Each person must successfully complete a comprehension exam with a score of 70% or better. New employees must successfully complete the course within 90 days of hire. And all individuals must become recertified every two years.
Additional requirements are mandated for licensed hospitality businesses and those businesses with approved delivery permits. The MED further provides rules and guidelines for persons wishing to become a MED certified Responsible Vendor program training provider. The full set of requirements may be found in 3-500: General Standards for Responsible Vendor Program Provider.
Pros of the existing system:
First and foremost, Colorado’s Responsible Vendor program should be viewed as extraordinarily successful. It has proven beneficial to marijuana businesses and the promotion of social wellbeing. The program is so successful, that it has been used as a model in other states. The state of Massachusetts, for example, has nearly cut and pasted Colorado’s program into their rules.
But like any successful program, it can, and should, be continually improving. Excellence is not an end in itself. Excellence is a process that demands constant and determined nurturing.
As an approved MED/CDPHE Responsible Vendor Program training provider, CRS have first-hand knowledge of the great lengths that both the MED and CDPHE take when approving training provider programs. The process is rigorously thorough. Each program is critically reviewed with unapologetic correction demands being made to ensure the integrity of each program. Once approved, it is the individual training provider’s responsibility to keep programs current, which well-intentioned providers do, with varying degrees of success.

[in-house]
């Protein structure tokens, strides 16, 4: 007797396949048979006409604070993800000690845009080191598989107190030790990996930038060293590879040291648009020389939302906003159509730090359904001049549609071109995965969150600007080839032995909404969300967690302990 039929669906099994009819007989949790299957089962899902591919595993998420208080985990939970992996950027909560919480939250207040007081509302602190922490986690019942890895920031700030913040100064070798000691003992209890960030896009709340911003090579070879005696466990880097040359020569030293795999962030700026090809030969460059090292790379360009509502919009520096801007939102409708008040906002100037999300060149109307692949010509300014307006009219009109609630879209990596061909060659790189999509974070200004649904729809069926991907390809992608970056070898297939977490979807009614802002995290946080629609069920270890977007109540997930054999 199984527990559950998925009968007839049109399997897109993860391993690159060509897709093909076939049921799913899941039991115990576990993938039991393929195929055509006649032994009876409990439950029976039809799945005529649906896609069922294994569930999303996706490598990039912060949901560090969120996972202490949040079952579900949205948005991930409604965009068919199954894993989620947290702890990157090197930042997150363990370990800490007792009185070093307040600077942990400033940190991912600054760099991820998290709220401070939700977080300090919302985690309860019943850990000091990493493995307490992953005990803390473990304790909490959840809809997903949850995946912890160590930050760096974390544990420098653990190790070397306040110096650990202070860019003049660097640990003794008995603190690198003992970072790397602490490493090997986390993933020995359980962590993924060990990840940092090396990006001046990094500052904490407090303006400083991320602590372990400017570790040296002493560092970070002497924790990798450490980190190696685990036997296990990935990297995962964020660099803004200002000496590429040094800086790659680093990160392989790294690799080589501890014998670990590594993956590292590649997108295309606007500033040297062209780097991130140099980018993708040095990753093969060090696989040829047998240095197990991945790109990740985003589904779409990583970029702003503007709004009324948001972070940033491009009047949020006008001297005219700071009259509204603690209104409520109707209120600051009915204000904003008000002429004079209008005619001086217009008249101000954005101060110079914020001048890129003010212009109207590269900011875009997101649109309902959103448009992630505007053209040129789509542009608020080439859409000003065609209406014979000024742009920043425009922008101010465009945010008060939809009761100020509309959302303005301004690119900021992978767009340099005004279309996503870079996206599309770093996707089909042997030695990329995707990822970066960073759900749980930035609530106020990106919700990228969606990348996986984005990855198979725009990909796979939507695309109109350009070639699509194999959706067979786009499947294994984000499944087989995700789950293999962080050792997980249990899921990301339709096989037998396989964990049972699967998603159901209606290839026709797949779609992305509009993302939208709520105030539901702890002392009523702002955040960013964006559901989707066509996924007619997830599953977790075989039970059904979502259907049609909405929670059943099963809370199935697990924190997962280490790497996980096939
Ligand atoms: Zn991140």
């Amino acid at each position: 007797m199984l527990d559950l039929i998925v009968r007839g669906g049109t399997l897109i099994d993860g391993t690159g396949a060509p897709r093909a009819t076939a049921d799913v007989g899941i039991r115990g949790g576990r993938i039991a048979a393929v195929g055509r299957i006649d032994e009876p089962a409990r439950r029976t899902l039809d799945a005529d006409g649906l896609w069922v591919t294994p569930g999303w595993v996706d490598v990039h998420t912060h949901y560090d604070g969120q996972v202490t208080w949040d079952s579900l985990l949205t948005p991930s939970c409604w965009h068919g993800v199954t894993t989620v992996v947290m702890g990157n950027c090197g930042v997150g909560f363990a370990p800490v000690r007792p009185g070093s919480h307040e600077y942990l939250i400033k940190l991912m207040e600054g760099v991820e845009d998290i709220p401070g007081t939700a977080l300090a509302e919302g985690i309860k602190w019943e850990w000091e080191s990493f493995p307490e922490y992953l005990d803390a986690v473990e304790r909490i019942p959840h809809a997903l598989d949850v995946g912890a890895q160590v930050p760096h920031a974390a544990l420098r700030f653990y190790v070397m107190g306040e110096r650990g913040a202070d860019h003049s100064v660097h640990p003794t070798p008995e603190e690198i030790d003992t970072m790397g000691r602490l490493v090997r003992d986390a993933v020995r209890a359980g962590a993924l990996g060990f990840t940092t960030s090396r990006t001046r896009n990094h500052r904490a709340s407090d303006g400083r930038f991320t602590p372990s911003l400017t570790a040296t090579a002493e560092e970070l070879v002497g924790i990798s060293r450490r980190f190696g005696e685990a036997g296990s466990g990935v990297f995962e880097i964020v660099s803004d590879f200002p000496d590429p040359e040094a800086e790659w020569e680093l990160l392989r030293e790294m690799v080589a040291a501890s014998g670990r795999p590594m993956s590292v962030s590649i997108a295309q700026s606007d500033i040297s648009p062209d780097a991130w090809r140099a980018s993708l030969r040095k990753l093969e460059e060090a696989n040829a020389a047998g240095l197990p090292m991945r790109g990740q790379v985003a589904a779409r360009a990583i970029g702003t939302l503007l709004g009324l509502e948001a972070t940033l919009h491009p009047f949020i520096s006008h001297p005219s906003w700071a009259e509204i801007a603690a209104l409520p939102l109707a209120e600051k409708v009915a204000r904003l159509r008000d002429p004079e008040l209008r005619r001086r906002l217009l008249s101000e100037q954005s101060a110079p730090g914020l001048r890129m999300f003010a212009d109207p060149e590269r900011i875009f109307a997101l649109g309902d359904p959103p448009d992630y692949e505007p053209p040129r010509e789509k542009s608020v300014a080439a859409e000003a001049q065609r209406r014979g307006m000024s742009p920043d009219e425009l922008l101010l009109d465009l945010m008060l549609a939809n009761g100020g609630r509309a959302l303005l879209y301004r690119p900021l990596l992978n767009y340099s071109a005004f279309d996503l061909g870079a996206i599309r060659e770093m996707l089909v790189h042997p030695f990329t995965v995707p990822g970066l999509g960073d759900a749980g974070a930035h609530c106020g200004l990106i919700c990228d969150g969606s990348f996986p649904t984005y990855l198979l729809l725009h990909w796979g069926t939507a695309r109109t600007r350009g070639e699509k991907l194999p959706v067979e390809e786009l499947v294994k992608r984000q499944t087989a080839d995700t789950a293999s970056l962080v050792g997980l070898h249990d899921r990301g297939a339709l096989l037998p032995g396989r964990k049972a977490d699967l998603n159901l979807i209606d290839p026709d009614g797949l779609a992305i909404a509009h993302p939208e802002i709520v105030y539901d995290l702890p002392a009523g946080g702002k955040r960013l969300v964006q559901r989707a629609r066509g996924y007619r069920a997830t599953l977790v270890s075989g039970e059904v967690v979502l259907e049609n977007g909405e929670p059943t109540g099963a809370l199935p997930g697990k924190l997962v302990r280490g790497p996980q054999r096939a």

Cons of the existing system:
At Cannabis Regulatory Solutions, our tagline is, “Advocation, Education, and Compliance.”
Our advocation is the heart of everything that we do. Like all MED approved Responsible Vendor Program providers, CRS has a financial interest in the continuing success of the Responsible Vendor program. But we also have greater moral and social obligations as advocates, educators, and compliance specialist. We aim to continually improve the program irrespective of whether the improvement serves our financial interest. Advocacy for the industry shall always remain our number one priority.
It is in the spirit of our priority, that we offer the following criticisms, and forward-looking proposals, for the enhancement of the Responsible Vendor program. These may be broken into 4 broad areas. Each are further expanded upon below. They include:
- Real and perceived high costs.
- A need to improve government and industry efficiency while reducing management hassle.
- Less than optimum industry participation, and
- A lack of visibility and recognition systems for the achievement and maintenance of hard-earned responsible vendor status.
Real and Perceived High Costs:
One of the most often heard reasons for non-participation in the Responsible Vendor program is that companies simply cannot cost-justify it.